Yesterday, Marissa told me how glad she is that we are able to do more things as a family lately. I asked her what she meant, and she said, “Well, you know, now that Jadon and Jordan are acting better and getting older, we can actually take them in public to go do things.”
Ok, I’ll admit I had this fear of taking them in public, but only because I was worried that one of them would run out into traffic while the other one distracted me by wiping boogers on the car window. Or because I was worried I’d be THAT mom with the screaming kid in Target, and I know I would totally give in and give the kid chocolate (or whatever else he was wanting) just to shut him up. And then I’d be judged. And found guilty of bribery and giving into the whims of 3-year-olds. I was worried I’d end up at the cash register with absolutely no knowledge whatsoever of what items might actually be in my cart—or for that matter, how they even came to be there.
I like peace. Peace and quiet and books and naps and taking walks in silence. And quiet. Have I mentioned quiet?
And when we all go out together, it’s anything but peaceful and quiet. It’s more like a traveling circus, complete with jugglers, lion tamers, and sticky cotton candy. And we all pile into the little clown car and see how far we’ll make it before someone pees their pants.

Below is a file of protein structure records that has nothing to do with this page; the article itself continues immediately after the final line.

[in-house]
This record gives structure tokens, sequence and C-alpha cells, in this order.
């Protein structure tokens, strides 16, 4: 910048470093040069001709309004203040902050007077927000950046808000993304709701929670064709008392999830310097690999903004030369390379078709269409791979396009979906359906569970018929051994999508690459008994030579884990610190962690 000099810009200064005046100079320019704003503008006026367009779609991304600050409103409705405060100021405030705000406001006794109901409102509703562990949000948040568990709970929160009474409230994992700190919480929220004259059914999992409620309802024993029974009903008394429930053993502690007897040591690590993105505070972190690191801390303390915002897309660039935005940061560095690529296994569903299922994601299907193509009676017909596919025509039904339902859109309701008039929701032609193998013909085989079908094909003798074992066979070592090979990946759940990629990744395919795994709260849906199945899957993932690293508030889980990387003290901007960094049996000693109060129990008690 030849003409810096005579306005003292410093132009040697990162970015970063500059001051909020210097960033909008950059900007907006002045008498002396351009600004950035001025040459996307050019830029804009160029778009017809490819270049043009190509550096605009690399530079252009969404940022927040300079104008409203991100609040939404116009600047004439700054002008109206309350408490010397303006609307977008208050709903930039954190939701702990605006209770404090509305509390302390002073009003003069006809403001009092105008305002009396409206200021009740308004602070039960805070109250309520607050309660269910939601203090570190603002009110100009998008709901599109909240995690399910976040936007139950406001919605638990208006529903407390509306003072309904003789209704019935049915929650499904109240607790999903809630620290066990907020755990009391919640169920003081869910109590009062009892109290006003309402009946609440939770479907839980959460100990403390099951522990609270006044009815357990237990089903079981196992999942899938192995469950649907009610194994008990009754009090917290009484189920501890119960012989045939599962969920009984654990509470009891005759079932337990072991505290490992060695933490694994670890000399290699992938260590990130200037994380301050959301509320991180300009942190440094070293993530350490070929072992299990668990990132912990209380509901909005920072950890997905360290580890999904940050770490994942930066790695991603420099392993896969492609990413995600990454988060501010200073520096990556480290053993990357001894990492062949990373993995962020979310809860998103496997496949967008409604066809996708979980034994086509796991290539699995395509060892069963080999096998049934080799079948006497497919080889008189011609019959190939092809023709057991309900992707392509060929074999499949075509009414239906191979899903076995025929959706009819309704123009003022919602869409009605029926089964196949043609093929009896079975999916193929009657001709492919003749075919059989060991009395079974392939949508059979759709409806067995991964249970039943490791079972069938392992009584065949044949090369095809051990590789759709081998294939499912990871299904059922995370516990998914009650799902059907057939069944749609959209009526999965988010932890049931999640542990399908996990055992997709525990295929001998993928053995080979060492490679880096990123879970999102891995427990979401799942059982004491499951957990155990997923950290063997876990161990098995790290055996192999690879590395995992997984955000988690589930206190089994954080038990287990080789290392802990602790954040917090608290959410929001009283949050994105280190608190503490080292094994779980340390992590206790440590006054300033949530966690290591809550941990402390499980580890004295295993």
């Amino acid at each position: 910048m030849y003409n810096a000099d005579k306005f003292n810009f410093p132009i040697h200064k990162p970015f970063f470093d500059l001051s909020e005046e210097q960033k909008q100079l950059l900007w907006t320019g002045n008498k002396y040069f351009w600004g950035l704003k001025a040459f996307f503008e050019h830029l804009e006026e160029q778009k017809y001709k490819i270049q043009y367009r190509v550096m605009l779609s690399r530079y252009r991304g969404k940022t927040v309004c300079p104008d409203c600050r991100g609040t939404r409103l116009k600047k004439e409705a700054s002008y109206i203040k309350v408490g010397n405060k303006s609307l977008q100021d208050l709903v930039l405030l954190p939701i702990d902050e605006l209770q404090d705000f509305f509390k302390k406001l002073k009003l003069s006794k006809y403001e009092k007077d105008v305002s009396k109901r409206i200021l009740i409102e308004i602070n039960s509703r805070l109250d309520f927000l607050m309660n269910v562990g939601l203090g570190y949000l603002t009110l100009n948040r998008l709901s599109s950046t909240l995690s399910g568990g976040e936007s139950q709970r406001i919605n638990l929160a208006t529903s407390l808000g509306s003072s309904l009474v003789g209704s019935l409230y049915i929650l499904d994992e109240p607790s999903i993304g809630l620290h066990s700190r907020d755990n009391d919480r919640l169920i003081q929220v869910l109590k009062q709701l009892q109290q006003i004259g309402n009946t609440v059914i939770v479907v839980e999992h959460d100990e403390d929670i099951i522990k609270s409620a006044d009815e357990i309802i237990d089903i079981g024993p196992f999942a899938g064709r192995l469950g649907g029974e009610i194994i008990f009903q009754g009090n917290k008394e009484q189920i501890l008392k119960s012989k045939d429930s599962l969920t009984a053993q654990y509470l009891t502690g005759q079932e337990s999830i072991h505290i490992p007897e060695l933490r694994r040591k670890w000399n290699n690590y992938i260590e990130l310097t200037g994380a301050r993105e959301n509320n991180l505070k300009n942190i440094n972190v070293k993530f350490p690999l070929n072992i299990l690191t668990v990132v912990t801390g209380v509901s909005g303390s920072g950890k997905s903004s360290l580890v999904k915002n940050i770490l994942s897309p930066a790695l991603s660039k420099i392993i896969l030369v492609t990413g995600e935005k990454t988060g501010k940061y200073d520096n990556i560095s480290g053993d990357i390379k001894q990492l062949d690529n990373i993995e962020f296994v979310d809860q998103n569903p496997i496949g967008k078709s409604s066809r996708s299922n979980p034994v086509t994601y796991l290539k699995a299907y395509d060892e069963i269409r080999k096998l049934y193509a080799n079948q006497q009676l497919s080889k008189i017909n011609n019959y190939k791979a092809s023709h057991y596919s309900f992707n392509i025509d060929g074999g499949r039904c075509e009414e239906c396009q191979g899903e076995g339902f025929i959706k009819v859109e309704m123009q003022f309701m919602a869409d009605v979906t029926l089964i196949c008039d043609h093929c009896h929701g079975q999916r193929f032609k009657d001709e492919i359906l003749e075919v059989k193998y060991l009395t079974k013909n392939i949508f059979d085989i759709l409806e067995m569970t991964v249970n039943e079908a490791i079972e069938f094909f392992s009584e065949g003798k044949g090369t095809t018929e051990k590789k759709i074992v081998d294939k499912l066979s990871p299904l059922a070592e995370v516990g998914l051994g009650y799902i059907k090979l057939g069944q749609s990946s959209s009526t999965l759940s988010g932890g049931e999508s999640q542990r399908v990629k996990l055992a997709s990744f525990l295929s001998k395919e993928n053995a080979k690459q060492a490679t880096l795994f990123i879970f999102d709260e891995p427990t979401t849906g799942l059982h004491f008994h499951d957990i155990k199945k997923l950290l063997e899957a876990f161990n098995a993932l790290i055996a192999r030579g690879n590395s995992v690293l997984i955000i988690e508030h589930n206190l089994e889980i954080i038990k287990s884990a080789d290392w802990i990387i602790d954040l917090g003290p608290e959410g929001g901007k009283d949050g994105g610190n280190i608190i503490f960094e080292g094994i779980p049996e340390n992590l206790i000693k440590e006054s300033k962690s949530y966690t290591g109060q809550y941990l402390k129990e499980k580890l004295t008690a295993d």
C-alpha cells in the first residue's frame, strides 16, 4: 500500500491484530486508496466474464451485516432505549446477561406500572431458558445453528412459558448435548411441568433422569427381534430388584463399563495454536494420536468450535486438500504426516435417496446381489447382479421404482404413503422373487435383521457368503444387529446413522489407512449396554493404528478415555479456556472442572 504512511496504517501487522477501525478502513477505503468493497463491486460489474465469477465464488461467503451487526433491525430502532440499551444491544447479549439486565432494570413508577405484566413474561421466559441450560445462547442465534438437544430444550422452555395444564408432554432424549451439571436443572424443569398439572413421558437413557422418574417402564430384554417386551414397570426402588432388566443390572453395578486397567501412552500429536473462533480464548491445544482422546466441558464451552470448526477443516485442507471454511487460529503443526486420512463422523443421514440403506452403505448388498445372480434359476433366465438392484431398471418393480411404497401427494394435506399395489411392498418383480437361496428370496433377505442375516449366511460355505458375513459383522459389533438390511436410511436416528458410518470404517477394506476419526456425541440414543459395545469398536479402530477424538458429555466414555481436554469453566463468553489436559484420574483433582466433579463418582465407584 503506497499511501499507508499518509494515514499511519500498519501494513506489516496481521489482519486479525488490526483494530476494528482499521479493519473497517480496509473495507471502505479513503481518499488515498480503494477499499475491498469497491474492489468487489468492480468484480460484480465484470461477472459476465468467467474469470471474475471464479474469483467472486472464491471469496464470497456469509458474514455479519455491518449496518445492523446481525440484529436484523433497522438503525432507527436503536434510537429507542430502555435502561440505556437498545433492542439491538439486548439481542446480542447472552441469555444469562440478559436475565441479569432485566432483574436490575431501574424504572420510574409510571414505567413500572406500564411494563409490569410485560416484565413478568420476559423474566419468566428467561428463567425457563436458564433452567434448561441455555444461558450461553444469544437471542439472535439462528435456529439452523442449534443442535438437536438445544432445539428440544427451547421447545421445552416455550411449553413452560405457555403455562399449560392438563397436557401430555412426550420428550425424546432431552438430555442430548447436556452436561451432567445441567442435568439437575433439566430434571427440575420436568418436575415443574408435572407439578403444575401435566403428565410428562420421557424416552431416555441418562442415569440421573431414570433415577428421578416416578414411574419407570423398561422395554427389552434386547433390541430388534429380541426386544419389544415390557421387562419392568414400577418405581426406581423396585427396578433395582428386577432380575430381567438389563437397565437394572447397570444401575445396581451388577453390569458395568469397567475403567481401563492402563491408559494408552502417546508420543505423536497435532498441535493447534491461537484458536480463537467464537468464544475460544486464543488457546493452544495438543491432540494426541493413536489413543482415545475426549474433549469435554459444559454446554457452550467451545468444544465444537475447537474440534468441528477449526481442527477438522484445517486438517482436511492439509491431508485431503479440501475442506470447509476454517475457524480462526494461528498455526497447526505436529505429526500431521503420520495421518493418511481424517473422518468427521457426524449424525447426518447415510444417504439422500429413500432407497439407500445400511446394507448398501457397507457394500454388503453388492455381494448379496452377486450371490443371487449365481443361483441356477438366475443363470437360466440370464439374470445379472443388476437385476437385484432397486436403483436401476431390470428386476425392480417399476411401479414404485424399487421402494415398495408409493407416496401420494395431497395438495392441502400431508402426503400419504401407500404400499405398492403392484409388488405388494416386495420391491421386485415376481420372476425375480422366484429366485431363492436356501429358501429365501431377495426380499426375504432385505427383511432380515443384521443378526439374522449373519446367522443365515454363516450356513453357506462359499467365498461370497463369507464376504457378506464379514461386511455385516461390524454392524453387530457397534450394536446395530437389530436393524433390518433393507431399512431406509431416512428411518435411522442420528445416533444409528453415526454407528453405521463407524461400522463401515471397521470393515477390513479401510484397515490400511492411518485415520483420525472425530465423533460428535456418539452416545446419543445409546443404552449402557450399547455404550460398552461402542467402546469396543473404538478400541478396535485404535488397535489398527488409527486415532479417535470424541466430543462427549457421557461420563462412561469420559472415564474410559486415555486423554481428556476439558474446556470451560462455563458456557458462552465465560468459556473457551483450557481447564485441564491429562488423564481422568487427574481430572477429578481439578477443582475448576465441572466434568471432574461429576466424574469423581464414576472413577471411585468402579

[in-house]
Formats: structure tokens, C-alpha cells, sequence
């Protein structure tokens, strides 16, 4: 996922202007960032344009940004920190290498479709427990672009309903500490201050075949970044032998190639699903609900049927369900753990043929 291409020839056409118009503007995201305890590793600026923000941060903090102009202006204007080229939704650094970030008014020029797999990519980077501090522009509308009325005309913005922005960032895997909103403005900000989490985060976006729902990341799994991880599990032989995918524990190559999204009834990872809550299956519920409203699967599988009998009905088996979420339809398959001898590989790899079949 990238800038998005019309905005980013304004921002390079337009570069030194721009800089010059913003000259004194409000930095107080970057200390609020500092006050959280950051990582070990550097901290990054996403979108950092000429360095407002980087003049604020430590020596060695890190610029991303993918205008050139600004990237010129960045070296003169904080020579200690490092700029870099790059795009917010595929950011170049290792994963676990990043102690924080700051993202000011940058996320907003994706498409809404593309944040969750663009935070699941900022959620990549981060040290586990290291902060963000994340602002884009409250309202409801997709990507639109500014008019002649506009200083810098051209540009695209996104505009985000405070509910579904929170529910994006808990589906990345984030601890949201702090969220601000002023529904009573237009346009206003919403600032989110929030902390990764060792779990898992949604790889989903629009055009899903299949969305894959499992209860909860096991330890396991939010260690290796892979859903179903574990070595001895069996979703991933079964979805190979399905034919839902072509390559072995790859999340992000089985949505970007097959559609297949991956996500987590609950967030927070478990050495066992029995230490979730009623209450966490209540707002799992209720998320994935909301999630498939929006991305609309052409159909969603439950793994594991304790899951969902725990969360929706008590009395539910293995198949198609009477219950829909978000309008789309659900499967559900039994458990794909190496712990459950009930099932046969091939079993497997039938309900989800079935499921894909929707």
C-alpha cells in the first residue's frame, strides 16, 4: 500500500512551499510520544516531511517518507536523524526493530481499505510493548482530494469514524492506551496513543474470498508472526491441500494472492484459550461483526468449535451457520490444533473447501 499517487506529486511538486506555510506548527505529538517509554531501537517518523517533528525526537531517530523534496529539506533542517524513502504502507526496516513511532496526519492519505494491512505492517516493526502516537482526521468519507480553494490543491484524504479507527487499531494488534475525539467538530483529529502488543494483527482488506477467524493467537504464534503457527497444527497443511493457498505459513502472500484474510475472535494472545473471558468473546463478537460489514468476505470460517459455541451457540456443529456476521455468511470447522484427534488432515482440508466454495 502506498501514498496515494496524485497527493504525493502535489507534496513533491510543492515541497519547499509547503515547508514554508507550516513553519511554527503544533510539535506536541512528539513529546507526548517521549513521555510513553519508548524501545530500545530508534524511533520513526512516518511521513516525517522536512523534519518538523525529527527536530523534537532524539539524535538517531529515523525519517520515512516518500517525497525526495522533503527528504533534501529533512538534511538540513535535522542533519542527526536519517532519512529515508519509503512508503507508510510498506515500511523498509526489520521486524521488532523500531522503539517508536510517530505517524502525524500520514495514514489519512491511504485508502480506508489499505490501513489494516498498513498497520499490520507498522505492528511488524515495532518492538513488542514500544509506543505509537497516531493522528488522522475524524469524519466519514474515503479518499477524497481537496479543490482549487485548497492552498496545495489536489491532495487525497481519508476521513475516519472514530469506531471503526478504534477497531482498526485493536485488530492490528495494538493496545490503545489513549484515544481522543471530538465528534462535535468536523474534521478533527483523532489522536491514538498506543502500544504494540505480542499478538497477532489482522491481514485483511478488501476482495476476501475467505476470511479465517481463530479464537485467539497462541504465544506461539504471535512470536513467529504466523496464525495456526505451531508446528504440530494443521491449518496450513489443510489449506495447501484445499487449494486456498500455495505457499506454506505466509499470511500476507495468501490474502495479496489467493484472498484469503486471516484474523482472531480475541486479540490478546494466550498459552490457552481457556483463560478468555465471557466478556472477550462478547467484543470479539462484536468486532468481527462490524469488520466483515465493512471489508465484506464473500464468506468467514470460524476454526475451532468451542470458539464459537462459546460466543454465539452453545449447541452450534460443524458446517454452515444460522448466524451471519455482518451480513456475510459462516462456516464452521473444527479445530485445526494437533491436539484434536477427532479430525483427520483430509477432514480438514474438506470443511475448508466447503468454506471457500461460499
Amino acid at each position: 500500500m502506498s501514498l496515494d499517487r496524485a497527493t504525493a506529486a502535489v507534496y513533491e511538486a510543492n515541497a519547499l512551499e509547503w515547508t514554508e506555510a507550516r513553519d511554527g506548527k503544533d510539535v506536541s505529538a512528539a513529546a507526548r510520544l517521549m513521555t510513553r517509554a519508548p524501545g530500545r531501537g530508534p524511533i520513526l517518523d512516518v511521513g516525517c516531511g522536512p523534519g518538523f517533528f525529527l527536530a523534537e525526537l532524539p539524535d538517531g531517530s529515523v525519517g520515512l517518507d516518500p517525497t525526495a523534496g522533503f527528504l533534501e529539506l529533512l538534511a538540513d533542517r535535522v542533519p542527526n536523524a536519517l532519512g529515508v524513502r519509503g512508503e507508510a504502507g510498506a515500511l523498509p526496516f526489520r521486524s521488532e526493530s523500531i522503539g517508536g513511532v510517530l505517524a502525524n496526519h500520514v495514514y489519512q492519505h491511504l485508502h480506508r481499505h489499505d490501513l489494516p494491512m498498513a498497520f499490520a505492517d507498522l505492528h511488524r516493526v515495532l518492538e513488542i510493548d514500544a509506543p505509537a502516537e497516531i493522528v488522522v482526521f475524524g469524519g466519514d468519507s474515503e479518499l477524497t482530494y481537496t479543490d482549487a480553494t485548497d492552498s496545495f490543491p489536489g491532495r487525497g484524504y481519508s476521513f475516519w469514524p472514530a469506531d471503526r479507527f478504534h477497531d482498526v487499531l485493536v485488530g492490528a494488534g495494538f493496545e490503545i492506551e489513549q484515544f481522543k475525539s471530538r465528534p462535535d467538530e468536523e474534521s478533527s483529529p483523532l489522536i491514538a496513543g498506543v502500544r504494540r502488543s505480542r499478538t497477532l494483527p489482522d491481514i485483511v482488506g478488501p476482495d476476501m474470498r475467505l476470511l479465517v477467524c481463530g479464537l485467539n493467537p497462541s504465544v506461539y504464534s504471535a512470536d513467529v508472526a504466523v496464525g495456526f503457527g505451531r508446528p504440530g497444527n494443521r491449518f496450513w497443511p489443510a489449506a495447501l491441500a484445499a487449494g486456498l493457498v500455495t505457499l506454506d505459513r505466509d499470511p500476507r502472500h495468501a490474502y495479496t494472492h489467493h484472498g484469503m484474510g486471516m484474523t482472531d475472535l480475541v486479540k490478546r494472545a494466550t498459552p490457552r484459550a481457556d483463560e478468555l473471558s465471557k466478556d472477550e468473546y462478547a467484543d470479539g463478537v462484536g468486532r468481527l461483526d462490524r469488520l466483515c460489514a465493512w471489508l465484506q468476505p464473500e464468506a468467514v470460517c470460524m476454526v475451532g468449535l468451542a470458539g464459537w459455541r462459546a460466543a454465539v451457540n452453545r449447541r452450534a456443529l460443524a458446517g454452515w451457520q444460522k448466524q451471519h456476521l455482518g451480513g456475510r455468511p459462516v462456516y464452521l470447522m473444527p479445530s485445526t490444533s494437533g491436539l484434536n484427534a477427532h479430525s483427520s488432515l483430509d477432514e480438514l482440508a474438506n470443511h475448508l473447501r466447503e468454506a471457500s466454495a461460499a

So, I’ll admit, I have avoided any sort of public outing that did not involve a) buying ice cream and playing at the McDonald’s Playplace or b) finding a deserted park somewhere where my heathens could roll in the dirt and throw leaves without disturbing the general well-being of everyone around us.
Evidently the 8-year-old has picked up on this pattern, astute little bugger that she is. And now the gig is up. I take them one time—one measly time—for a day of pumpkin-patch fun, and now a whole new world has opened up to her. A world where people actually leave their houses in groups of more than two people at a time.
And what am I to do with this newly-enlightened kid? Dang it, now I’m going to have to take them all to the grocery store next time I go. And before you judge me, you just try to explain to the free-cookie lady in the bakery that, yes, you do in fact have a gazillion children and you’re not just trying to scam cookies.
And then there are places like the movies (gawd, I’m breaking out in hives just thinking about that adventure) and restaurants that don’t ask if you want to super-size anything. I’m seeing the possibilities open up before me, and I’m afraid. Very afraid. Public, here we come!